2019 Vauxhall Corsa prototype review
We’ve driven a prototype of the new Corsa to see how it compares to the Ford Fiesta and Volkswagen Polo
The Corsa remains a car of huge importance for Vauxhall, with UK car buyers ensuring the model is still a bestseller. Vauxhall will hope the sales success continues with the sixth-generation model, which will arrive in showrooms later this year.
Featuring a new platform and design, the next Corsa will compete against recently revised rivals such as the Ford Fiesta, Volkswagen Polo and the all-new forthcoming Renault Clio. To see how it compares, we’ve driven a prototype version.
The sixth-gen Corsa has gained new engineering tech from Vauxhall’s parent company, Peugeot-Citroen (PSA Group). It is underpinned by the French firm’s CMP (Common Modular Platform) - often referred to as EMP1. The standout statistic is that the new model is a massive 108kg lighter, which is a 10% drop over the old car, depending on the exact spec.
Part of this weight-saving comes from the new range of three and four-cylinder engines that are around 15kg lighter than before. Elsewhere, the new Corsa features a lighter aluminium bonnet saving 2.4kg, a 15% stiffer body, which is also 40kg lighter, and new seats that save another 10kg. In it's lightest form, the new model weighs only 980kg.
The benefit of all the car’s lower weight is improved performance, handling and efficiency. According to Vauxhall, every one of the new Corsa’s petrol and diesel engines offers improved efficiency over the most eco-friendly variant of the previous generation.
The best-seller at launch is likely to be the turbocharged 1.0-litre three-cylinder petrol engine. This unit produces 99bhp and powers the front wheels via a six-speed manual gearbox. We also tested the eight-speed automatic gearbox with a more powerful 128bhp version of the 1.0-litre engine that is yet to be confirmed for the UK market. A 1.5-litre diesel option will also be available, producing 99bhp with a six-speed manual gearbox as standard.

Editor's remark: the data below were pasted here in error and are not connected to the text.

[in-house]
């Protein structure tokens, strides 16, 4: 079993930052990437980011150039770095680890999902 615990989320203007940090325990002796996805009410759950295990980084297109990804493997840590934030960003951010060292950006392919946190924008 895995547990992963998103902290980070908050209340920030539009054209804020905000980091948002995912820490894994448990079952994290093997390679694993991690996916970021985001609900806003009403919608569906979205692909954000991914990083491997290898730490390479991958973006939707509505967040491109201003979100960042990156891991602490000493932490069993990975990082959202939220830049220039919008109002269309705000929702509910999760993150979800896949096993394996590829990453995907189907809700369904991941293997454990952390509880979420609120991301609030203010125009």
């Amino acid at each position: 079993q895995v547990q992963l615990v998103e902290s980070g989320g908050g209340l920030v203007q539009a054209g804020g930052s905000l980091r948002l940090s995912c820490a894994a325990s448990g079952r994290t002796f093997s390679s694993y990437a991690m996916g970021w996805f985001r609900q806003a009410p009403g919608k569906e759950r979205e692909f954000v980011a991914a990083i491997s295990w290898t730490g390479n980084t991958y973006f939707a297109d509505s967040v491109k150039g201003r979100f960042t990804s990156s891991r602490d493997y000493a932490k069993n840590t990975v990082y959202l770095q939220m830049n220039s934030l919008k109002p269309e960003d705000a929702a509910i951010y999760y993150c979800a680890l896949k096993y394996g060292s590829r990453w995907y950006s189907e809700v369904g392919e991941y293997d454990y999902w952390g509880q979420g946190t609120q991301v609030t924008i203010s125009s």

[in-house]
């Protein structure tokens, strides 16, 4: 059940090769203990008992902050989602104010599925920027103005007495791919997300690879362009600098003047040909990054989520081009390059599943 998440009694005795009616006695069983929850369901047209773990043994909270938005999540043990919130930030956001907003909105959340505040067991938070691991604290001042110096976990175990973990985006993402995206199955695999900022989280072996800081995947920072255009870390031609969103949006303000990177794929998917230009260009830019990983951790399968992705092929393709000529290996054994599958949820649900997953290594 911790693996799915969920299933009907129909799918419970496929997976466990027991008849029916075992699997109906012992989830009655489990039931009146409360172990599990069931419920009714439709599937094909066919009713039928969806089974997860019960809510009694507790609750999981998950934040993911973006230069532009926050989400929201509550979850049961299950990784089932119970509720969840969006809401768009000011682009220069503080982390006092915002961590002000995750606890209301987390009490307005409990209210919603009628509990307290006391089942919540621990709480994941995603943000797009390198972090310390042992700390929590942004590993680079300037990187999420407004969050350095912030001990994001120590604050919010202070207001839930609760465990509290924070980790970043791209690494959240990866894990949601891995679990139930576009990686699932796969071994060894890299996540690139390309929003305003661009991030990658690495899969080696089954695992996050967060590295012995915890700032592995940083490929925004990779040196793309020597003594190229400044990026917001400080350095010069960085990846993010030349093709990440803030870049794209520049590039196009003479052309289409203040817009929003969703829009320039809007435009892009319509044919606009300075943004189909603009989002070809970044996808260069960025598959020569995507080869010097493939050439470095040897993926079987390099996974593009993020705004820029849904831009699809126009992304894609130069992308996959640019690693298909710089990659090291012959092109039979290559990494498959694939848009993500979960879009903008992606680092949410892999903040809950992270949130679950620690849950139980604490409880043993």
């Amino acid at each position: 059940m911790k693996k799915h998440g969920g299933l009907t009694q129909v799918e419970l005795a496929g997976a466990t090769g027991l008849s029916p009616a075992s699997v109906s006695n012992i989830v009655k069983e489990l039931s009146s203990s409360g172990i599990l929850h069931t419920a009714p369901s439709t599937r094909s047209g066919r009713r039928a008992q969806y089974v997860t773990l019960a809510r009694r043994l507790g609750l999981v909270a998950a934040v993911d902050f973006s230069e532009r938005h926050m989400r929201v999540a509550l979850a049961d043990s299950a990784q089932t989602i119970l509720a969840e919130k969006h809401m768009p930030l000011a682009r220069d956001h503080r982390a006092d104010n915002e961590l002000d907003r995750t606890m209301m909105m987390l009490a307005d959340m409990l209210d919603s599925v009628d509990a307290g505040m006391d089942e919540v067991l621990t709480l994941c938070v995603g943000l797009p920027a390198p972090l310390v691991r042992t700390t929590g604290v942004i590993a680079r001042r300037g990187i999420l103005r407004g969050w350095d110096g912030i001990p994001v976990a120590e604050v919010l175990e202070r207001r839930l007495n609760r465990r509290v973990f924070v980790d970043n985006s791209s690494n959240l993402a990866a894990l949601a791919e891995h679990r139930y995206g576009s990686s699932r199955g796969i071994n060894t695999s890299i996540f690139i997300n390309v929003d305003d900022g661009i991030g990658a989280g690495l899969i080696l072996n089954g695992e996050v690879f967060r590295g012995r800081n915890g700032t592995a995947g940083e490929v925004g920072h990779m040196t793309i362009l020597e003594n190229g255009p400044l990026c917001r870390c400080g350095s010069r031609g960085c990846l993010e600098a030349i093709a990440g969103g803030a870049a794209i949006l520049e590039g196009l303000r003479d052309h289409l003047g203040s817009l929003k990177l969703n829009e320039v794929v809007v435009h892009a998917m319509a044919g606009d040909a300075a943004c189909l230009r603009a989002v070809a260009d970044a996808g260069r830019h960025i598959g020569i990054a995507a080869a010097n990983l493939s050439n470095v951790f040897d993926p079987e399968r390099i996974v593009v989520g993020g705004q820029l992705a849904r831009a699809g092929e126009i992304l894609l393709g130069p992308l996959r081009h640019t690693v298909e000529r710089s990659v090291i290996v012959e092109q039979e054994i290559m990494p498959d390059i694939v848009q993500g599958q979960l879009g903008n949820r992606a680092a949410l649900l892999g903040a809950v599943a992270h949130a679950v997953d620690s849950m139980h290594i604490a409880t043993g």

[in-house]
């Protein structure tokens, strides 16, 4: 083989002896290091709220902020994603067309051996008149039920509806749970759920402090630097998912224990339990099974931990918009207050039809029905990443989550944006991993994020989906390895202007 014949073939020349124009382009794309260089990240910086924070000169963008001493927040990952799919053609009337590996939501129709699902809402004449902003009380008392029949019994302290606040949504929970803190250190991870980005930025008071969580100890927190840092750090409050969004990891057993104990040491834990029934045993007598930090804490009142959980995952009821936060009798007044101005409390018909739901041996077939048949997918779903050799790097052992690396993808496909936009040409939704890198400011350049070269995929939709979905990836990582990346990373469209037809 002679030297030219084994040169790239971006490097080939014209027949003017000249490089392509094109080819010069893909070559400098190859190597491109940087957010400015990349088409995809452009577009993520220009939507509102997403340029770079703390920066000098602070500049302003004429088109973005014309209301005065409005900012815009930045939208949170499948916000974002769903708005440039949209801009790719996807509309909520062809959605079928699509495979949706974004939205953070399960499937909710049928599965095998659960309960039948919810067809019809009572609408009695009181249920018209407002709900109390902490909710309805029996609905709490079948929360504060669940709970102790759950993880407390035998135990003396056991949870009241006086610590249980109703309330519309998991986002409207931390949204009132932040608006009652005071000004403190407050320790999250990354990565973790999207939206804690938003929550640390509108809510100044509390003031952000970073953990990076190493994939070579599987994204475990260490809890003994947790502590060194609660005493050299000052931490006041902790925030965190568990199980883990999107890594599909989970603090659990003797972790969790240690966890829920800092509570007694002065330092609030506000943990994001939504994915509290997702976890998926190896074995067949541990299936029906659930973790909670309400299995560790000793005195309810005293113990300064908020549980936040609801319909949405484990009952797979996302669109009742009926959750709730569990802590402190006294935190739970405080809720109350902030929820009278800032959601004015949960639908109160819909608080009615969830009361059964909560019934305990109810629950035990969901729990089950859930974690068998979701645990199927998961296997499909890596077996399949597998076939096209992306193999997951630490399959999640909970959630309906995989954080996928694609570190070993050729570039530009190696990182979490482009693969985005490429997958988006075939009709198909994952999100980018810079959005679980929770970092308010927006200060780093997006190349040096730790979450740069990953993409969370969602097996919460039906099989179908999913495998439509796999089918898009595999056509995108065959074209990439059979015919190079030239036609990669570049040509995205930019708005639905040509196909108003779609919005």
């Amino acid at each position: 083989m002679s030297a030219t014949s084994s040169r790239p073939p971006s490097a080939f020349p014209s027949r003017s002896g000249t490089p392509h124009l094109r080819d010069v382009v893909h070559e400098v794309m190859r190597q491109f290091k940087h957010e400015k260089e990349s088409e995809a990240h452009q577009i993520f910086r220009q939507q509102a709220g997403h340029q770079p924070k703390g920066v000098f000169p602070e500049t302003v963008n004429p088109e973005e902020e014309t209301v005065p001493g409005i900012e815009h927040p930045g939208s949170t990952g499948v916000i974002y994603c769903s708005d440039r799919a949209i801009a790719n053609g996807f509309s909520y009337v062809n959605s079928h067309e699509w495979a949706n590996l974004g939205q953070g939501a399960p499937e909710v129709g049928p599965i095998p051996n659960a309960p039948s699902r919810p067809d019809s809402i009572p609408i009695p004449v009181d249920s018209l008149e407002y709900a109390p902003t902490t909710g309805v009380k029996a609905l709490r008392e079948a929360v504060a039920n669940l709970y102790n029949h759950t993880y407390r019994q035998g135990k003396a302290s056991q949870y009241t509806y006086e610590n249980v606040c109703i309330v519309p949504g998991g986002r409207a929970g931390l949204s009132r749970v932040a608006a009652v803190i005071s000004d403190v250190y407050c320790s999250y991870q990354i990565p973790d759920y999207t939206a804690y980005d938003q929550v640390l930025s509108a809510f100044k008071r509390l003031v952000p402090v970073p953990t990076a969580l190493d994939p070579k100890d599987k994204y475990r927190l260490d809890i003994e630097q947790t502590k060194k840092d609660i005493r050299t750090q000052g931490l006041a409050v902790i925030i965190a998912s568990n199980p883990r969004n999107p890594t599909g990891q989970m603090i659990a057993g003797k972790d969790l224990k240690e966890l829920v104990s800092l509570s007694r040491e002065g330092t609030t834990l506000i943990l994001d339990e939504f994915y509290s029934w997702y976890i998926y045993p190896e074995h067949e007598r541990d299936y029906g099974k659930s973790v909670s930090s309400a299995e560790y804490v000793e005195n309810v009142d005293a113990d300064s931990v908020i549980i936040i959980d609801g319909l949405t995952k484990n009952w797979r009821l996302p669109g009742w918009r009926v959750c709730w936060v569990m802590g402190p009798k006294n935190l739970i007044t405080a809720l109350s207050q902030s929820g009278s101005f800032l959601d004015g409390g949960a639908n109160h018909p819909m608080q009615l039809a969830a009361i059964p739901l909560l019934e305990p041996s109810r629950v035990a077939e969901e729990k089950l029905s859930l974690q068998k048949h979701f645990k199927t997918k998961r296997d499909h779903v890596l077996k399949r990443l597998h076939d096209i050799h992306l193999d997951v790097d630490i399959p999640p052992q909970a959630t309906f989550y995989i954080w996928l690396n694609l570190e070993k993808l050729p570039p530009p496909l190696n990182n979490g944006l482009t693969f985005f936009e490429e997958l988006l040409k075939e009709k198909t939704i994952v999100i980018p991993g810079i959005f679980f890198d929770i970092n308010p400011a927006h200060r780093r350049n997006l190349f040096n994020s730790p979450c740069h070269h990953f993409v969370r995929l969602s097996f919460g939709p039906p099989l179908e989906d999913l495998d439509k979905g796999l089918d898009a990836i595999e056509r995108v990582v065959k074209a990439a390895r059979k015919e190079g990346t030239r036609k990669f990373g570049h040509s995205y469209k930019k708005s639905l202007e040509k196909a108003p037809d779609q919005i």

The 99bhp version of the 1.0-litre petrol engine delivers a consistent flow of turbocharged power from low to mid revs, with a typical thrummy three-cylinder noise that is never intrusive. It ensures brisk progress with the six-speed manual gearbox, which is easy to use and offers smooth and precise gear changes.
The eight-speed automatic gearbox offers a similar experience, albeit with slightly slow gear changes at times. It is smooth though, so should suit buyers who opt for the automatic variant. The prototype cars we tested were around 80% complete, with different settings across the manual and automatic versions as Vauxhall completes the final setup for both.
Overall, the new model has impressively light and quick steering, which should make it comfortable for town driving. This setup makes the new Corsa feel nimble and light to drive, thanks in part to a revised steering rack and lighter body.
During town driving, both test cars suffered from a slightly harsh ride quality at lower speeds. At higher speeds, though, the Corsa offers a smooth and refined ride quality, which was only unsettled by the very worst road surfaces.
Handling is also improved, with body roll reduced compared with the old car. This is due to improved suspension; a 48mm lower roofline and a 28mm increase in its wheelbase gives the car a noticeably lower centre of gravity. The new, lighter chassis is also more responsive to drive, with the longer wheelbase making it more practical than the previous model.
The boot is now 24 litres larger than before, with 78mm more width giving 309 litres of total load space. The new Corsa will only be available as a five-door model, so access to the rear seats is improved, with an acceptable amount of legroom for rear passengers. The rear headroom is also similar to the old car, despite the lower roofline.
Additional improvements over the old Corsa include aerodynamic underbody cladding that helps smooth airflow under the car. At the front, an active aero shutter helps reduce drag further still, all combining to increase fuel efficiency and help reduce CO2 emissions.
These aero efficiencies will make their way to the all-electric Corsa-e, which will sit alongside the conventional petrol and diesel models in the range. The CMP platform that underpins the new Corsa has been designed to accommodate a fully electric drivetrain, and Vauxhall says the electric model will have a 50kWh battery giving a range of 211 miles between charges. The Corsa-e should offer decent performance thanks to 134bhp from its electric motor.
Do you want to know more about the new Vauxhall Corsa? Read our in-depth preview of the upcoming sixth-generation model here.